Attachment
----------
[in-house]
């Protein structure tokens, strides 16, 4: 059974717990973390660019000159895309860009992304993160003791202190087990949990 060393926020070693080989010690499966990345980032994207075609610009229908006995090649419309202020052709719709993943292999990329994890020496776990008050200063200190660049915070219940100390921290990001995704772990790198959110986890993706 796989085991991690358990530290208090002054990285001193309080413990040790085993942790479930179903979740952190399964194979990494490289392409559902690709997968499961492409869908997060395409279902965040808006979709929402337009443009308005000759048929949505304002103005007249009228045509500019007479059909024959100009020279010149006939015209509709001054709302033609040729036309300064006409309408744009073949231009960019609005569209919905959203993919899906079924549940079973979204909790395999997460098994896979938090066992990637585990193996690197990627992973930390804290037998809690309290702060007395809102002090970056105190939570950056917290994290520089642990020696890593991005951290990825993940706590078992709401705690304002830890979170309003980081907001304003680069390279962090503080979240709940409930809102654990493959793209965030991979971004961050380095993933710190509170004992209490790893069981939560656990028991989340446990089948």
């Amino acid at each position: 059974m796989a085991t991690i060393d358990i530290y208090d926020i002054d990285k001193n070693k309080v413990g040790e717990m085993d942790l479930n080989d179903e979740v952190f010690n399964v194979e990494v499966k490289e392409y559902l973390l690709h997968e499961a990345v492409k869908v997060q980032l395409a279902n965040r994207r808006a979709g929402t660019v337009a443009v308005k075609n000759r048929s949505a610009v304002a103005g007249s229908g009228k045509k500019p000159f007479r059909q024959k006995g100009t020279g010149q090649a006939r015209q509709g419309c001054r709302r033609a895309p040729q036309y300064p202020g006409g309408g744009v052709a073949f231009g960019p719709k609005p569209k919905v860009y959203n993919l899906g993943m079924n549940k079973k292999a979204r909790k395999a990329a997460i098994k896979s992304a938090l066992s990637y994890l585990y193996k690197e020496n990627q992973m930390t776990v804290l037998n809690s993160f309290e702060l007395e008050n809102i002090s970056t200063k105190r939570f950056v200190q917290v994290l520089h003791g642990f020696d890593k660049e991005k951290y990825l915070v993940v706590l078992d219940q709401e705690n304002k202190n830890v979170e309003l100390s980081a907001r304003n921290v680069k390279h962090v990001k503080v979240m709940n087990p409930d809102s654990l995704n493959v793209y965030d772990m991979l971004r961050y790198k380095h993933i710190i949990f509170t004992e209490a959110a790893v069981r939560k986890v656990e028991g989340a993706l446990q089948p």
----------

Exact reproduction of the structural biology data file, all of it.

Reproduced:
[in-house]
């Protein structure tokens, strides 16, 4: 059974717990973390660019000159895309860009992304993160003791202190087990949990 060393926020070693080989010690499966990345980032994207075609610009229908006995090649419309202020052709719709993943292999990329994890020496776990008050200063200190660049915070219940100390921290990001995704772990790198959110986890993706 796989085991991690358990530290208090002054990285001193309080413990040790085993942790479930179903979740952190399964194979990494490289392409559902690709997968499961492409869908997060395409279902965040808006979709929402337009443009308005000759048929949505304002103005007249009228045509500019007479059909024959100009020279010149006939015209509709001054709302033609040729036309300064006409309408744009073949231009960019609005569209919905959203993919899906079924549940079973979204909790395999997460098994896979938090066992990637585990193996690197990627992973930390804290037998809690309290702060007395809102002090970056105190939570950056917290994290520089642990020696890593991005951290990825993940706590078992709401705690304002830890979170309003980081907001304003680069390279962090503080979240709940409930809102654990493959793209965030991979971004961050380095993933710190509170004992209490790893069981939560656990028991989340446990089948």
């Amino acid at each position: 059974m796989a085991t991690i060393d358990i530290y208090d926020i002054d990285k001193n070693k309080v413990g040790e717990m085993d942790l479930n080989d179903e979740v952190f010690n399964v194979e990494v499966k490289e392409y559902l973390l690709h997968e499961a990345v492409k869908v997060q980032l395409a279902n965040r994207r808006a979709g929402t660019v337009a443009v308005k075609n000759r048929s949505a610009v304002a103005g007249s229908g009228k045509k500019p000159f007479r059909q024959k006995g100009t020279g010149q090649a006939r015209q509709g419309c001054r709302r033609a895309p040729q036309y300064p202020g006409g309408g744009v052709a073949f231009g960019p719709k609005p569209k919905v860009y959203n993919l899906g993943m079924n549940k079973k292999a979204r909790k395999a990329a997460i098994k896979s992304a938090l066992s990637y994890l585990y193996k690197e020496n990627q992973m930390t776990v804290l037998n809690s993160f309290e702060l007395e008050n809102i002090s970056t200063k105190r939570f950056v200190q917290v994290l520089h003791g642990f020696d890593k660049e991005k951290y990825l915070v993940v706590l078992d219940q709401e705690n304002k202190n830890v979170e309003l100390s980081a907001r304003n921290v680069k390279h962090v990001k503080v979240m709940n087990p409930d809102s654990l995704n493959v793209y965030d772990m991979l971004r961050y790198k380095h993933i710190i949990f509170t004992e209490a959110a790893v069981r939560k986890v656990e028991g989340a993706l446990q089948p």